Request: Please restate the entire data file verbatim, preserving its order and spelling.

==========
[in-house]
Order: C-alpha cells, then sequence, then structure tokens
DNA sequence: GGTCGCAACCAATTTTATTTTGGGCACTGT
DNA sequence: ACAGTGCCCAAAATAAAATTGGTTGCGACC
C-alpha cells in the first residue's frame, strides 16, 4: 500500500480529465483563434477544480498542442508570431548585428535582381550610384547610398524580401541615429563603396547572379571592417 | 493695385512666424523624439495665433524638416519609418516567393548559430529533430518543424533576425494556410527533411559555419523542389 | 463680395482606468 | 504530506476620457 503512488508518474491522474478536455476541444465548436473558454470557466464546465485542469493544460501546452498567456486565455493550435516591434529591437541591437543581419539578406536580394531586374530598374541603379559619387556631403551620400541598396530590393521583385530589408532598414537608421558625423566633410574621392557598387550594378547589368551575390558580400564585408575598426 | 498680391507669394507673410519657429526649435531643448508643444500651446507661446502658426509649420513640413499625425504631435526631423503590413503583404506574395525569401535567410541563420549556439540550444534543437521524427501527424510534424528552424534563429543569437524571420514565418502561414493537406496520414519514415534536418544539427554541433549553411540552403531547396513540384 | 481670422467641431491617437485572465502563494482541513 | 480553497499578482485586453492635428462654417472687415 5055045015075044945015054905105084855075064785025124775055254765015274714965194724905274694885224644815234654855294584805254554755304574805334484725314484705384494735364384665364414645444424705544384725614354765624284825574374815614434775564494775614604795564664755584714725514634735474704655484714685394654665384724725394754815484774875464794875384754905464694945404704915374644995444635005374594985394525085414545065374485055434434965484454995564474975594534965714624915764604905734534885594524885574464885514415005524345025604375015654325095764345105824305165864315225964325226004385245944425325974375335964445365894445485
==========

[in-house]
Order: C-alpha cells, then sequence, then structure tokens
DNA sequence: GGTCGCAACCAATTTTATTTTGGGCACTGT
DNA sequence: ACAGTGCCCAAAATAAAATTGGTTGCGACC
C-alpha cells in the first residue's frame, strides 16, 4: 500500500480529465483563434477544480498542442508570431548585428535582381550610384547610398524580401541615429563603396547572379571592417 | 493695385512666424523624439495665433524638416519609418516567393548559430529533430518543424533576425494556410527533411559555419523542389 | 463680395482606468 | 504530506476620457 503512488508518474491522474478536455476541444465548436473558454470557466464546465485542469493544460501546452498567456486565455493550435516591434529591437541591437543581419539578406536580394531586374530598374541603379559619387556631403551620400541598396530590393521583385530589408532598414537608421558625423566633410574621392557598387550594378547589368551575390558580400564585408575598426 | 498680391507669394507673410519657429526649435531643448508643444500651446507661446502658426509649420513640413499625425504631435526631423503590413503583404506574395525569401535567410541563420549556439540550444534543437521524427501527424510534424528552424534563429543569437524571420514565418502561414493537406496520414519514415534536418544539427554541433549553411540552403531547396513540384 | 481670422467641431491617437485572465502563494482541513 | 480553497499578482485586453492635428462654417472687415 5055045015075044945015054905105084855075064785025124775055254765015274714965194724905274694885224644815234654855294584805254554755304574805334484725314484705384494735364384665364414645444424705544384725614354765624284825574374815614434775564494775614604795564664755584714725514634735474704655484714685394654665384724725394754815484774875464794875384754905464694945404704915374644995444635005374594985394525085414545065374485055434434965484454995564474975594534965714624915764604905734534885594524885574464885514415005524345025604375015654325095764345105824305165864315225964325226004385245944425325974375335964445365894445485